Anglican congregation of Bornova
Bornova Anglican Cemetery Still a used cemetery with binding criteria
concerning burial
Bornova Catholic Church Used as the Catholic Church and dominates
the central square

The "Grand House" in Bornova was that of the Whittall family of merchants, who originated in Worcestershire, and of whom the first generation is attested to have come to Turkey in the first quarter of the 19th century. On a visit to İzmir, the sultan Abdülaziz stayed in their house on 20 April 1863, as well as the Prince of Wales (later King George V) in 1886 for several days. Their mansion serves today as the rectorate building of Ege University but is not closed to visitors who may drop by. Pandespanian mansion is managed by the same university as a restaurant-café, while the more discreet residences of Steinbuchel and Giraud played important roles in Turkey's power spheres. The day after the re-capture of İzmir by the Turkish army, Mustafa Kemal Pasha stayed in the Steinbuchel mansion, owned in 1922 by the English Wood family. A descendant of the Giraud family, Caroline Giraud Koç is the spouse of Mustafa Koç, the president of Koç Holding which is one of the largest family-owned industrial conglomerates in the world.

There are several other 19th-century houses of note, such as the Paggy, Charnaud, Kanalaki, Barry and Maltass houses and the Well house. Maltass house is the residence of the mayor of İzmir, Aziz Kocaoğlu. A special mention should be made for the Paterson house (built in 1859), half-restored and the other half in decay, and which commands a large park in the heart of Bornova.

Buca[edit]

Buca, situated slightly inland like Bornova, on the higher ground that commands the southern shores of the tip of the Gulf of İzmir, started to develop as of the end of the 17th century when the French consulate in İzmir moved there following the 1676 plague and the 1688 earthquake that seriously shook İzmir's core as an international trade center. Its rich Levantine residents who acquired the surrounding vineyards typically had Latin backgrounds, as opposed to those who originally came from Britain and who preferred Bornova. But in the case both of Bornova and of Buca, the concentration in terms of respective backgrounds was far from having an exclusive nature.

The most famous and imposing 19th-century residence in Buca is that of the David Forbes the younger, of MacAndrews and Forbes, Licorice manufacturers fame. Situated on the top of a hill, the mansion has an impressive appearance and view and is being very slowly restored. Buca municipality[3] plans to coincide the restoration with the development of a vast park comprising seven artificial lakes in order to thematize the whole quarter comprising a dozen 19th-century residences. A persisting rumor attributes the unusual curve traced in Buca by the İzmir-Aydın railway, completed in 1866 and crossing right in front of mansions, to the influence of the Forbes family, who would have wanted it closer to their residence for easier rides. But that accomplishment is disputed by the Rees and Baltazzi families who also left magnificent residences to Buca and who claim the curve to be of their own making. The Baltazzis are no other than the maternal family of Baroness Maria Vetsera, of Mayerling Incident fame.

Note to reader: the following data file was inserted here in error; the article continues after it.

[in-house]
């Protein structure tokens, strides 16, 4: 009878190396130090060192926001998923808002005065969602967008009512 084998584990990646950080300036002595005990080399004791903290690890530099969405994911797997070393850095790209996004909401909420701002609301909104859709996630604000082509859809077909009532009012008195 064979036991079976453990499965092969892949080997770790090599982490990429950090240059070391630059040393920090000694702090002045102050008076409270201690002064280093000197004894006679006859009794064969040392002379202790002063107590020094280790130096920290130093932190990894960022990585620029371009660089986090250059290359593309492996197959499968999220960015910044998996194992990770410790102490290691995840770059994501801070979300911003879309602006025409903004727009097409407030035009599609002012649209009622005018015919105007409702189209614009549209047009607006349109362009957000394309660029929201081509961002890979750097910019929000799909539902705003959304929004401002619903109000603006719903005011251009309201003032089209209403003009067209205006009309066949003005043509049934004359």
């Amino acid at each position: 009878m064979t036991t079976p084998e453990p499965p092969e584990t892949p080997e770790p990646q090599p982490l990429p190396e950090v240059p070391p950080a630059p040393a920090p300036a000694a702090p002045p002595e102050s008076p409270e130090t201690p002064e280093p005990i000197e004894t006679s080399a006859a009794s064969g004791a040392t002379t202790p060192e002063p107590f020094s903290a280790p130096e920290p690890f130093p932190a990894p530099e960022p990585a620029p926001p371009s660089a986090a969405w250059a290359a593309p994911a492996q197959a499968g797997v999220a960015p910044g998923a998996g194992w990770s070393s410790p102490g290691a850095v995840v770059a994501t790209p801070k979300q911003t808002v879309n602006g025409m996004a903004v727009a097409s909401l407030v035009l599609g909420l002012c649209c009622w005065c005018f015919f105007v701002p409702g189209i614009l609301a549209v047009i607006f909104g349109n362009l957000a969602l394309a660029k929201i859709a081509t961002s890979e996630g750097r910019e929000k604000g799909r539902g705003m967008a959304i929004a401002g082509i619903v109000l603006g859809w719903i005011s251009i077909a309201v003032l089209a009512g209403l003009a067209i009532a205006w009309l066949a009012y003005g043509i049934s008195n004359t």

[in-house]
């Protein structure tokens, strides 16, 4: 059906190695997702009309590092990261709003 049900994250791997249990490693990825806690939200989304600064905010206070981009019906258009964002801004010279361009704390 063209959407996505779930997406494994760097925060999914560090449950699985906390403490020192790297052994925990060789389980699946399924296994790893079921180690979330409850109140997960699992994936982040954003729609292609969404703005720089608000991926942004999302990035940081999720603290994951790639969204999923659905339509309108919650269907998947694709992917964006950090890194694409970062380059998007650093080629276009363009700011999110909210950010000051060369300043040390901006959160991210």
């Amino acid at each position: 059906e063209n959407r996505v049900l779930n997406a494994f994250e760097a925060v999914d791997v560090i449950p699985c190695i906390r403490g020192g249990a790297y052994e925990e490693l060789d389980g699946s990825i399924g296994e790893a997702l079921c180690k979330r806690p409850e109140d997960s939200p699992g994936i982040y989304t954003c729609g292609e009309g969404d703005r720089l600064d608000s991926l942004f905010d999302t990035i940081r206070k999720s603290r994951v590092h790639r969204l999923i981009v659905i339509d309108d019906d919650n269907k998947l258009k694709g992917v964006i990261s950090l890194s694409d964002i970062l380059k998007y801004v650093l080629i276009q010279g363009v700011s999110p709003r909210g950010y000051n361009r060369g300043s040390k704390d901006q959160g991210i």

Karşıyaka[edit]

Levantine landmarks of Karşıyaka Explanations
Löhner House Restored in 2003 by the municipality
Van Der Zee House Restored for use as a social venue
Penetti House
Alliotti House Restored by Yaşar Group of Companies
St. Helen Catholic Church In use as Catholic Church
Club Petrococchino Still a cosmopolitan café near the pier

The three most important Levantine landmarks still existing in Karşıyaka are the Alliotti, Van Der Zee and Löhner mansions. The first was built by a prominent family of Italian origins in 1914 and was exchanged in the 1920s, when the family was moving to the then Italian island of Rhodes, with the property there belonging to Durmuş Yaşar, the founder of Yaşar Holding and a Dodecanese Turk, who was moving into İzmir from that island. The mansion is known today under Durmuş Yaşar's name and serves as a cultural center. The two others are recently restored, and the first floor of the Van Der Zee mansion has been put by the Municipality of Karşıyaka to the service of the public in the form of a café (Eski Ev Café).

Footnotes[edit]

  1. ^ According to one estimate, by 1868, British capitalist-farmers had acquired one third of all arable lands in the entire vilayet of İzmir (Aydın in name) and by 1878 the majority of the arable land. - Osmanlı Ekonomisi ve Dünya Kapitalizmi - Ottoman economy and the world capitalism (1820-1913); Yurt Yayınları, 1984, Ankara; by Şevket Pamuk.
  2. ^ Explanations are not given for private residences. "AE" refers to Ege University (Aegean University).
  3. ^ Municipality of Buca Photographs of the residences and the park

Sources[edit]

External links[edit]